What can I say? The only constant is change, and I’m alright with that. I have decided to switch from using Jekyll to Hugo for the site, and with that I’ve decided to switch the theme I’m using as well. While I lose my “landing page”, I think this works just fine.
So why did I change things? To be completely honest, it was an efficiency issue. I liked the Jekyll themes more than the Hugo themes, but to be fair I was also looking for darker, two column themes for the site. However once I started using Jekyll, I quickly left the “honeymoon” phase you experience when you start using new tech, and I started to get a bit frustrated.
What I Didn’t Like
Let me be clear right off the bat - Jekyll is a great static site generation system and it just works. I had no issue starting things up and going rather quickly. Themes were easy to install, although I have to say I wasn’t a fan on how you used themes with Jekyll. Essentially you have to pick a theme, download it, copy it to your main site and start manipulating it. This would make switching themes later a bit trickier, but it was hardly the worse thing in the world.
Where things started to really break down for me was in two areas:
- The infrastructure requirements.
- The incremental build process.
Jekyll is a Ruby-based static site generator, meaning you need to have Ruby installed locally in order to use it. I run Windows for my main machines, so I had to install a few hundred MB worth of Ruby to get Jekyll to work. Again, nothing wrong with Ruby (I mean Metasploit is written in Ruby, so I’m not about to start throwing stones here) but I am trying to watch the space on my hard drive because I’m old and that’s just how I like it! And yes, being a former Java developer the irony of that statement is not lost on me.
Starting up Jekyll is another beast altogether. Rather than something like
jekyll build or
jekyll server, you must use
bundle exec jekyll build or
bundle exec jekyll serve --incremental. If I planned on continuing with Jekyll, then I absolutely would have written either an alias or other script to just do this for me in a single command.
Unfortunately that will never happen, and it’s all because of this next thing.
Incremental Build Process
I’m a huge fan of the
watch command available to most modern build systems today. Basically you run your build, but you have a process watching the file system for changes and the build system quickly recompiles and re-deploys for you. I used to use JRebel to do this years ago with Java applications, which was a huge boon for those of us doing backend Java development work and wanting to avoid the whole compile, package, deploy process manually. Thankfully Jekyll offered this up as well! This is awesome since I like to write, save, and preview my work regularly just to make sure my Markdown skills are up-to-snuff. And it’s great, but only when it works. Unfortunately for me, it wasn’t often.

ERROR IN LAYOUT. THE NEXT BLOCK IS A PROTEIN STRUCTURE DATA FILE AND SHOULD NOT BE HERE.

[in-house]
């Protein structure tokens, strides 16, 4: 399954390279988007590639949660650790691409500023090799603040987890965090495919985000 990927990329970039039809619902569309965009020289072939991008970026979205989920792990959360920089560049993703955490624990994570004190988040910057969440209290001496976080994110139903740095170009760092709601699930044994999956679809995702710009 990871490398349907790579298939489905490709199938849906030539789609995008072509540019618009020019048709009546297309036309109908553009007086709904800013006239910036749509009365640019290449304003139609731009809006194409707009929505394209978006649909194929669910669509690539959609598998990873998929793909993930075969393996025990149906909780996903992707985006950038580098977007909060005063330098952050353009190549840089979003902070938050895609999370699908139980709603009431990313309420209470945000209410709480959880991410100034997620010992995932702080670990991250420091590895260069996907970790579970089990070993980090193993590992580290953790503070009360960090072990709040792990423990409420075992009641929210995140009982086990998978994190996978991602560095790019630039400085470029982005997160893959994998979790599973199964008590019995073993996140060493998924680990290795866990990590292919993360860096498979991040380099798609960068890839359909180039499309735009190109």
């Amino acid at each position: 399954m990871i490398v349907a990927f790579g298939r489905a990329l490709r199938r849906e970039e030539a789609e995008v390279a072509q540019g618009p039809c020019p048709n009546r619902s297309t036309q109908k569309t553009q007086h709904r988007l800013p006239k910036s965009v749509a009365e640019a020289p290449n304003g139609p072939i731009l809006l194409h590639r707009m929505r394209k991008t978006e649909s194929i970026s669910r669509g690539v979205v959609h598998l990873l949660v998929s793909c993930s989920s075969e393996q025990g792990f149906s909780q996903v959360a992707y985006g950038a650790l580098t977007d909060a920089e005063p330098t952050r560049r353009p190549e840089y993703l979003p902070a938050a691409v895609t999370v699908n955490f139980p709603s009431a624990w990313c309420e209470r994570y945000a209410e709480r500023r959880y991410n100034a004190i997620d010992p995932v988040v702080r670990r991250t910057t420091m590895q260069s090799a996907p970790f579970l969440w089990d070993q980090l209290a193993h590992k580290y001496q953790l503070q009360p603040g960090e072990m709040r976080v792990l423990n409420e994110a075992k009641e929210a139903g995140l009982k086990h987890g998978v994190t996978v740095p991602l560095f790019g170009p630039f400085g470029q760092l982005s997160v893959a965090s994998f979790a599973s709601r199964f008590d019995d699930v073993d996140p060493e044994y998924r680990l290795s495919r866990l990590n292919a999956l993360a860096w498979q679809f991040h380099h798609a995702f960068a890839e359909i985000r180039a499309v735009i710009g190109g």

I found myself constantly staring and the same old code, over and over again. Worse was when I went to write something new and it didn’t show up on the landing page. I realized that drafts and posts that were dated for a future date wouldn’t show up by default, so I adjusted the configs to help with that, and it did work sometimes.
Unfortunately I ran into one major drawback that really bothered me. I found that I had to stop the server, run a
bundle exec jekyll clean first, then go back and run
bundle exec jeckyll serve --incremental to get new posts to show up. At first I thought I could live with this, but I was wrong. Since I was setting up the site and I had a few new pages that I was building, this happened more often than not. Would I have the same use case as this blog rolls on? Not likely, but it happened enough that I wanted to find something else. Build times are fast, often a few seconds, but the fact that I had to jump through hoops to get my site up and running was upsetting. I decided I wanted to try something else.
Welcome to Hugo
I actually looked at Pelican and Hexo in addition to Hugo. MkDocs was also floated to me as another alternative, but I decided to go with Hugo. I liked the themes, and I liked the way I could filter them a lot more than the endless scrolling I was doing with other frameworks and their respective themes.
I actually found the same theme from Jekyll ported to Hugo! In fact there were at least 3 variants of it that were ported to Hugo! Overall they were a lot easier to use than the ones in Jekyll, but there was still something about them I didn’t like. There was some difficulty in lining up icons just right, and somehow the layout suddenly seemed stuffy to me. It’s similar to when you move a couch to another part of the room and you don’t like it. Same feeling. So I decided it was time to find something new. The final result is what you see before you! This is the Hugo Future Imperfect Slim theme, and I think it fits what I was looking for just fine.